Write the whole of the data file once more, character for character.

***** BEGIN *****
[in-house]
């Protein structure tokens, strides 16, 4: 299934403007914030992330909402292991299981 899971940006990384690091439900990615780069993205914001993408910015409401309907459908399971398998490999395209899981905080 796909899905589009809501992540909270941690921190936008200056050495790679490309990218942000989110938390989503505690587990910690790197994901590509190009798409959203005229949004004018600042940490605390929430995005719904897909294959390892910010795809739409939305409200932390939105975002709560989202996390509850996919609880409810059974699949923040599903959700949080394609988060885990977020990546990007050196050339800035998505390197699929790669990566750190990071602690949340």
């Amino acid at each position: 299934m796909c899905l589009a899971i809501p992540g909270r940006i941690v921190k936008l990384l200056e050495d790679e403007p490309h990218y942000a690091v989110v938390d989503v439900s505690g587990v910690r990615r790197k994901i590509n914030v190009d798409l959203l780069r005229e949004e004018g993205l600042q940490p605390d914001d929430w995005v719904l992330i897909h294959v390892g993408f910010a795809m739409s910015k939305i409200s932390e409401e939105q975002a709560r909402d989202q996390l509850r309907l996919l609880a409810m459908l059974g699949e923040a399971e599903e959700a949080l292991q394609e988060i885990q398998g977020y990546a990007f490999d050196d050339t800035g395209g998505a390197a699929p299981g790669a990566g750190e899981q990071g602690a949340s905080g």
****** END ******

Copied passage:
[in-house]
């Protein structure tokens, strides 16, 4: 299934403007914030992330909402292991299981 899971940006990384690091439900990615780069993205914001993408910015409401309907459908399971398998490999395209899981905080 796909899905589009809501992540909270941690921190936008200056050495790679490309990218942000989110938390989503505690587990910690790197994901590509190009798409959203005229949004004018600042940490605390929430995005719904897909294959390892910010795809739409939305409200932390939105975002709560989202996390509850996919609880409810059974699949923040599903959700949080394609988060885990977020990546990007050196050339800035998505390197699929790669990566750190990071602690949340």
């Amino acid at each position: 299934m796909c899905l589009a899971i809501p992540g909270r940006i941690v921190k936008l990384l200056e050495d790679e403007p490309h990218y942000a690091v989110v938390d989503v439900s505690g587990v910690r990615r790197k994901i590509n914030v190009d798409l959203l780069r005229e949004e004018g993205l600042q940490p605390d914001d929430w995005v719904l992330i897909h294959v390892g993408f910010a795809m739409s910015k939305i409200s932390e409401e939105q975002a709560r909402d989202q996390l509850r309907l996919l609880a409810m459908l059974g699949e923040a399971e599903e959700a949080l292991q394609e988060i885990q398998g977020y990546a990007f490999d050196d050339t800035g395209g998505a390197a699929p299981g790669a990566g750190e899981q990071g602690a949340s905080g």